By Shirley Miller
Origanum majorana, Lamiaceae
Marjoram is a herbaceous or shrubby tender perennial, with tiny
white or mauve flowers.
The leaves are oval, pointed, mid to dark green and aromatic. Marjoram grows
from 6 inches to 2 feet in height. Some compact species make ideal container
How to grow - Marjoram needs sun to develop its full flavor,
however, protection from hot afternoon sun is recommended. Plant in well
drained, dry, mildly alkaline soil. Provide nutrients throughout the growing
season. Marjoram develops a stronger flavor when planted in nutrient rich soil.
Thin seedlings to 12 inches apart.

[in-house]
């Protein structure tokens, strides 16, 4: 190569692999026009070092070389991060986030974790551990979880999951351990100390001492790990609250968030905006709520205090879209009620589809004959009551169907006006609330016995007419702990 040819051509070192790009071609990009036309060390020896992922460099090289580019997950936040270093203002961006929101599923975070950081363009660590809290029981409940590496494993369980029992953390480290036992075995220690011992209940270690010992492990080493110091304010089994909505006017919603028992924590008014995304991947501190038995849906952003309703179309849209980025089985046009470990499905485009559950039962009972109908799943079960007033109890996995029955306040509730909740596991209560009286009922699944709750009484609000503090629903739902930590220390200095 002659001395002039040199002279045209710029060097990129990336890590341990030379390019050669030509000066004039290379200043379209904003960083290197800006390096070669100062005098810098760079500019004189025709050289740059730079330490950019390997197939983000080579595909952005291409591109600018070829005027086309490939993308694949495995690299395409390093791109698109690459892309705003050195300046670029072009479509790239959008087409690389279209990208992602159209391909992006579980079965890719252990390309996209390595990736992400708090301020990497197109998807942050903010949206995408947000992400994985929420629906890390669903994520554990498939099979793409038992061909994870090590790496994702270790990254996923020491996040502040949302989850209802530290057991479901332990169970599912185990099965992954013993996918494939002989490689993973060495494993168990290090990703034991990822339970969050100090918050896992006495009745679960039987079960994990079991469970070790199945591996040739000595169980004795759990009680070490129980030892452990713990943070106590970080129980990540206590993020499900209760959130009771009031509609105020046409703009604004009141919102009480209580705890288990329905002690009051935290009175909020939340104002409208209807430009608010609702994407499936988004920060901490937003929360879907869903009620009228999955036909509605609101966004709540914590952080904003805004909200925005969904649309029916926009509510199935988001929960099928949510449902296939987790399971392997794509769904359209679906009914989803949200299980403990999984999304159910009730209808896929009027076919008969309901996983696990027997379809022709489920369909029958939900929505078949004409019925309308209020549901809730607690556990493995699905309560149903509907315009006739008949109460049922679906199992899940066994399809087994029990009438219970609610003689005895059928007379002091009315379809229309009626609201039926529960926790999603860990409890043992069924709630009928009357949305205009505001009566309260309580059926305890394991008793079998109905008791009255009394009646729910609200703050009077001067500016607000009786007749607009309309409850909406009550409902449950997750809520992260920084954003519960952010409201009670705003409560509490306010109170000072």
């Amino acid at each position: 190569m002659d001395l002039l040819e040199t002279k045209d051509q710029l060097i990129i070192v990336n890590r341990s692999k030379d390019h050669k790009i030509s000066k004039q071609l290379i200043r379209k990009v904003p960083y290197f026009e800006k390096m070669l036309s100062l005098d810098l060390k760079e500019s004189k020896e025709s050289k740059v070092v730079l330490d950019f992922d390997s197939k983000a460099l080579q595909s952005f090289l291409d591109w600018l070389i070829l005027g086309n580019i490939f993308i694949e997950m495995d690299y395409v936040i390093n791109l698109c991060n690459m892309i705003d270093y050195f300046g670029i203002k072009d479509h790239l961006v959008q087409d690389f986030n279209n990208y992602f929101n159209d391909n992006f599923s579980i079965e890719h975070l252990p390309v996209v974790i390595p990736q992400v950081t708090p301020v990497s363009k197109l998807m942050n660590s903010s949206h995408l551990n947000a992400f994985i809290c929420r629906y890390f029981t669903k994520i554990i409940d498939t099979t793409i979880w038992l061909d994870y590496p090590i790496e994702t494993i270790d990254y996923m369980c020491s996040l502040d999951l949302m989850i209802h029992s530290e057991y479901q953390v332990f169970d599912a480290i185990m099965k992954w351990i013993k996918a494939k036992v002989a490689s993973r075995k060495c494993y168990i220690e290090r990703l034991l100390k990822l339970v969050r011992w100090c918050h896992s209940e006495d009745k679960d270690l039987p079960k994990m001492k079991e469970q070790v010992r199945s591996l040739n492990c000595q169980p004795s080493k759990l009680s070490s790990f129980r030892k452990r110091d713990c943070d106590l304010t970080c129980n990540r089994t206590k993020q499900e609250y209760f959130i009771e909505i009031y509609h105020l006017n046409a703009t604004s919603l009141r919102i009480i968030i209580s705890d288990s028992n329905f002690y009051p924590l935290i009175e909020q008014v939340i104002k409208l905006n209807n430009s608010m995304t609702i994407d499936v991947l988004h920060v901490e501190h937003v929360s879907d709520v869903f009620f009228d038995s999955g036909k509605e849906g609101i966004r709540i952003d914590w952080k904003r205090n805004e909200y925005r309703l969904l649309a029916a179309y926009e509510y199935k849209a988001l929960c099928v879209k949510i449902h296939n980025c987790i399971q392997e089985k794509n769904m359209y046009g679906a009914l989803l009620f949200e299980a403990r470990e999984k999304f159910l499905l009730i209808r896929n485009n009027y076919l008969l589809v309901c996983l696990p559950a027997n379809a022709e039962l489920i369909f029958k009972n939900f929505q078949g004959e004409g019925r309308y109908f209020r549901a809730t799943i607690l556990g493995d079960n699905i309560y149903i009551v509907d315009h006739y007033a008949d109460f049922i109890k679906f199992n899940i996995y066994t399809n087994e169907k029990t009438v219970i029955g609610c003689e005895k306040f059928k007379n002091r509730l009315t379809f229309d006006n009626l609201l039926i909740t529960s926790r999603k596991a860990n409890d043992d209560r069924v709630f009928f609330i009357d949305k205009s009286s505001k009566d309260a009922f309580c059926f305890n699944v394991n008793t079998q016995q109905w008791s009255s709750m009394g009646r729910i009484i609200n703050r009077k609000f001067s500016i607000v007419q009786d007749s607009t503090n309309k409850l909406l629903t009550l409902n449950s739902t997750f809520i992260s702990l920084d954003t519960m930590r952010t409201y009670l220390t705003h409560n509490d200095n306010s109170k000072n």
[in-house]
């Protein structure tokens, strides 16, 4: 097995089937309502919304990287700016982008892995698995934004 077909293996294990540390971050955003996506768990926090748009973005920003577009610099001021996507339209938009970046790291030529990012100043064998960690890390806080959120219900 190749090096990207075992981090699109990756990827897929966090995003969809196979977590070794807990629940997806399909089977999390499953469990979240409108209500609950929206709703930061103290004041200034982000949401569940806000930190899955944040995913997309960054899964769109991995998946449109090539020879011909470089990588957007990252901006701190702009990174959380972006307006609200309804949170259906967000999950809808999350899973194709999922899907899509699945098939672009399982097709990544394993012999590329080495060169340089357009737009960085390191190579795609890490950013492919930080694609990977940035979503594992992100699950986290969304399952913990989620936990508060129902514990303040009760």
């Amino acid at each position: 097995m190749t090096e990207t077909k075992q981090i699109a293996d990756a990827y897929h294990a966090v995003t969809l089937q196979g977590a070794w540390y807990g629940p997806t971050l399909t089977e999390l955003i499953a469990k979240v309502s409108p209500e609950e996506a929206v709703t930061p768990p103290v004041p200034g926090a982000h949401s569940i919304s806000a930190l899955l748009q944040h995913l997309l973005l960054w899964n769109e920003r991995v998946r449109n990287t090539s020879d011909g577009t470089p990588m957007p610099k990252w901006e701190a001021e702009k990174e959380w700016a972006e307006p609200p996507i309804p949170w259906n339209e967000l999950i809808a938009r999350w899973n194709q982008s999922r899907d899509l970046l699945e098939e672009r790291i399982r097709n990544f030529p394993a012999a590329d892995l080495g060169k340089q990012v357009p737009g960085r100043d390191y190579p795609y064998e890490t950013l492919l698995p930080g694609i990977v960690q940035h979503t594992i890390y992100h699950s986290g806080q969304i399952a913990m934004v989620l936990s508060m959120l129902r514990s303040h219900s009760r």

Propagation - Propagate Marjoram by planting seeds early in spring.
Germination is slow. Take stem cuttings from spring to early fall. Divide in
Harvesting - Pick young leaves any time. If using for storage,
pick leaves just before the blossoms open.
Preserving - Dry or freeze individual leaves. Dry flowering tops.
As with most herbs, after drying, store in well sealed glass containers. Infuse
in oil or vinegar.
Culinary uses - Greeks have used this native herb since ancient
times. The leaf can be used to make tea. Marjoram combines well with tomato
dishes and is vital for use in meat dishes such as meatloaf and sausage. Chop
the leaves finely, add to butter and use on fish. Use in salads, egg and cheese
dishes and in pizza and pasta sauces. Rub crushed leaves on poultry and
roasting meat. Mix Marjoram with bread crumbs and stuff fresh haddock.
Other uses - Lay Marjoram stems on charcoal fire to impart a subtle
flavor. Use in Potpourri. Marjoram blossoms attract honeybees.